From its recent creation of the Mariel Zone, which serves as a favorable location for businesses in the export market, to the promulgation of a new investment law increasing economic incentives for companies seeking to do business in Cuba, much vital change has already taken place in the Cuban economy. Observers continue to ask how much leeway Havana will give to foreign investors as it continues to embrace many of its socialist policies.

Another key question is how Cuba will maintain solidarity with other Latin American nations while moving forward as a developing economy in the world. For the past ten years Cuba has been a member of the ALBA-TCP (Bolivarian Alliance for the Peoples of our America), originally created to help members confront the power of developed countries such as the United States by providing an alternative to the conventional capitalist trade models of privatization and globalization.22 Cuba’s ALBA-TCP membership is another indication of its reluctance to be dependent on global capital markets that do not further its revolutionary goals.

President Raúl Castro emphasized at the Summit of the Americas in April that Cuba is “advancing towards a process of Latin American and Caribbean integration through CELAC, UNASUR, CARICOM, MERCOSUR, ALBA-TCP, SICA and the Association of Caribbean States.” Cuba’s solidarity with member states of these organizations, he maintains, “highlights a growing awareness of the need to unite to ensure our development.”23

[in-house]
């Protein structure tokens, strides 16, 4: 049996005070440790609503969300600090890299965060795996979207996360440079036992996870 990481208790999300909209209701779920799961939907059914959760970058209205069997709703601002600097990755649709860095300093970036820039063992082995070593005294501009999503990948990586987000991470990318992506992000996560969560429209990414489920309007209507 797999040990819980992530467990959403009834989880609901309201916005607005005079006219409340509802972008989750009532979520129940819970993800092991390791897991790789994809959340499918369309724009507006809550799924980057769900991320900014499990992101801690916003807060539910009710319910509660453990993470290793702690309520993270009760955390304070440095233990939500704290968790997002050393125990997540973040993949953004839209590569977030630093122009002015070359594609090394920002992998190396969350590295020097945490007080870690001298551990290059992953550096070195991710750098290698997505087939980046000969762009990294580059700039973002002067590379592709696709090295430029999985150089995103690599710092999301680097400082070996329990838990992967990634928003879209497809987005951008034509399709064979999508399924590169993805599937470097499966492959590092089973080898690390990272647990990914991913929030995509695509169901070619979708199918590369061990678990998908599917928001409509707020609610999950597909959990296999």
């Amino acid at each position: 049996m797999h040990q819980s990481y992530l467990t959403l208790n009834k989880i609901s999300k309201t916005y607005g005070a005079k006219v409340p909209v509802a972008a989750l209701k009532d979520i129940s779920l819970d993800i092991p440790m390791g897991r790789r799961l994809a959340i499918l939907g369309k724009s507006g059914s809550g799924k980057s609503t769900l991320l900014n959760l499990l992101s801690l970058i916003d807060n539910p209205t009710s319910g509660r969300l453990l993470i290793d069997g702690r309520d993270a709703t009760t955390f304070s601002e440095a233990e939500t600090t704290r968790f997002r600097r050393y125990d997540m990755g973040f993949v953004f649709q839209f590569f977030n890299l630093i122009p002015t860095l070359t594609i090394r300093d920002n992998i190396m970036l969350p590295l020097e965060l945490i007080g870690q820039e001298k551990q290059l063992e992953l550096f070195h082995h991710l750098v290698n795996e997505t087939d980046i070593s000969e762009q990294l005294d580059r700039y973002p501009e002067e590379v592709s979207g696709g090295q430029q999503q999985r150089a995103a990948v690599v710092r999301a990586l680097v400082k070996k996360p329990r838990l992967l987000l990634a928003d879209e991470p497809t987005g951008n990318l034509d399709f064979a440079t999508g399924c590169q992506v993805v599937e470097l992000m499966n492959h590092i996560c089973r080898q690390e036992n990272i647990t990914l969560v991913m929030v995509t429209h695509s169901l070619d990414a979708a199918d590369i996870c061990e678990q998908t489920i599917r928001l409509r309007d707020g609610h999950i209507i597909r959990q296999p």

Cuba, however, must look beyond its relationship with ALBA-TCP nations if it is to continue to develop. Most of its external financing is derived from ALBA-TCP countries — particularly Venezuela, which is enduring a significant economic and political crisis and whose continued favorable terms on oil exports to Cuba could diminish.17

Cuba could use help from international financial institutions (IFIs) including the International Monetary Fund, the World Bank, and the Inter-American Development Bank to transition to a more stable economic model capable of attracting foreign investment.24 IFIs hold enormous potential for Cuba and would enable it to more easily enter global markets and provide it with the assistance and the adoption of international best practices such as modernizing agriculture, improving communications networks, and enhancing its tourism sector.25